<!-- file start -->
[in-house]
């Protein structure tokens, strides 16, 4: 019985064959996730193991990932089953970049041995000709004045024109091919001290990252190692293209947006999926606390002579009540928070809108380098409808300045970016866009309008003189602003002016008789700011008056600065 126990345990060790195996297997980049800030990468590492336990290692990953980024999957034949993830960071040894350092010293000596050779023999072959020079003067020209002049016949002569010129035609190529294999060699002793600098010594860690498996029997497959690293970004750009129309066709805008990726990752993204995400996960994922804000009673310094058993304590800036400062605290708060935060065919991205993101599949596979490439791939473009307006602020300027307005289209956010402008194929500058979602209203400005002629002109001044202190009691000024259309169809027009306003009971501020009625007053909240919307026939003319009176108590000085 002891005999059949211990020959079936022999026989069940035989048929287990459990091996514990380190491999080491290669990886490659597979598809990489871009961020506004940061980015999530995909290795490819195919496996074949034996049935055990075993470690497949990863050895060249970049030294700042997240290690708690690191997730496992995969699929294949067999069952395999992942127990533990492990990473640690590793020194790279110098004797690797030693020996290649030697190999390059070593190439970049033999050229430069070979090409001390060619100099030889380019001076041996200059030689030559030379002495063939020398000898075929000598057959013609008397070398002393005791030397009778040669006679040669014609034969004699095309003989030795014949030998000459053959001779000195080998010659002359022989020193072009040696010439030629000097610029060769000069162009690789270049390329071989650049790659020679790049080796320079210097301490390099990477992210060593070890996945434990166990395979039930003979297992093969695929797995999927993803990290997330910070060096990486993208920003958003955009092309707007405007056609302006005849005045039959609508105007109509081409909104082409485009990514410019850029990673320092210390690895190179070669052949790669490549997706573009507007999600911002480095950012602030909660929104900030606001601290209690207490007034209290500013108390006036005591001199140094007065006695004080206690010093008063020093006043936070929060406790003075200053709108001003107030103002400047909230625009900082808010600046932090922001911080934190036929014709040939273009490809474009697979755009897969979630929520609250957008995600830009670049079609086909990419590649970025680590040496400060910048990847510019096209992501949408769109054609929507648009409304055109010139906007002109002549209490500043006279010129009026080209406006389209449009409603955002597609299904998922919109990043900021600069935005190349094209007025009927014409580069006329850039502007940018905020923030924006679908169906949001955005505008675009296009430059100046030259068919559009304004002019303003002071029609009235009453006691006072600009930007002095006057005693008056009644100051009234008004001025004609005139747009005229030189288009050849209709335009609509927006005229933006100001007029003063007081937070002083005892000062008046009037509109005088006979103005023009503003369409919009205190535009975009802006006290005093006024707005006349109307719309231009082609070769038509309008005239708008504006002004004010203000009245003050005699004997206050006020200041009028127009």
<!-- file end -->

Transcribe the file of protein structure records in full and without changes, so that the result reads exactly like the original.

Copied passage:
[in-house]
């Protein structure tokens, strides 16, 4: 019985064959996730193991990932089953970049041995000709004045024109091919001290990252190692293209947006999926606390002579009540928070809108380098409808300045970016866009309008003189602003002016008789700011008056600065 126990345990060790195996297997980049800030990468590492336990290692990953980024999957034949993830960071040894350092010293000596050779023999072959020079003067020209002049016949002569010129035609190529294999060699002793600098010594860690498996029997497959690293970004750009129309066709805008990726990752993204995400996960994922804000009673310094058993304590800036400062605290708060935060065919991205993101599949596979490439791939473009307006602020300027307005289209956010402008194929500058979602209203400005002629002109001044202190009691000024259309169809027009306003009971501020009625007053909240919307026939003319009176108590000085 002891005999059949211990020959079936022999026989069940035989048929287990459990091996514990380190491999080491290669990886490659597979598809990489871009961020506004940061980015999530995909290795490819195919496996074949034996049935055990075993470690497949990863050895060249970049030294700042997240290690708690690191997730496992995969699929294949067999069952395999992942127990533990492990990473640690590793020194790279110098004797690797030693020996290649030697190999390059070593190439970049033999050229430069070979090409001390060619100099030889380019001076041996200059030689030559030379002495063939020398000898075929000598057959013609008397070398002393005791030397009778040669006679040669014609034969004699095309003989030795014949030998000459053959001779000195080998010659002359022989020193072009040696010439030629000097610029060769000069162009690789270049390329071989650049790659020679790049080796320079210097301490390099990477992210060593070890996945434990166990395979039930003979297992093969695929797995999927993803990290997330910070060096990486993208920003958003955009092309707007405007056609302006005849005045039959609508105007109509081409909104082409485009990514410019850029990673320092210390690895190179070669052949790669490549997706573009507007999600911002480095950012602030909660929104900030606001601290209690207490007034209290500013108390006036005591001199140094007065006695004080206690010093008063020093006043936070929060406790003075200053709108001003107030103002400047909230625009900082808010600046932090922001911080934190036929014709040939273009490809474009697979755009897969979630929520609250957008995600830009670049079609086909990419590649970025680590040496400060910048990847510019096209992501949408769109054609929507648009409304055109010139906007002109002549209490500043006279010129009026080209406006389209449009409603955002597609299904998922919109990043900021600069935005190349094209007025009927014409580069006329850039502007940018905020923030924006679908169906949001955005505008675009296009430059100046030259068919559009304004002019303003002071029609009235009453006691006072600009930007002095006057005693008056009644100051009234008004001025004609005139747009005229030189288009050849209709335009609509927006005229933006100001007029003063007081937070002083005892000062008046009037509109005088006979103005023009503003369409919009205190535009975009802006006290005093006024707005006349109307719309231009082609070769038509309008005239708008504006002004004010203000009245003050005699004997206050006020200041009028127009």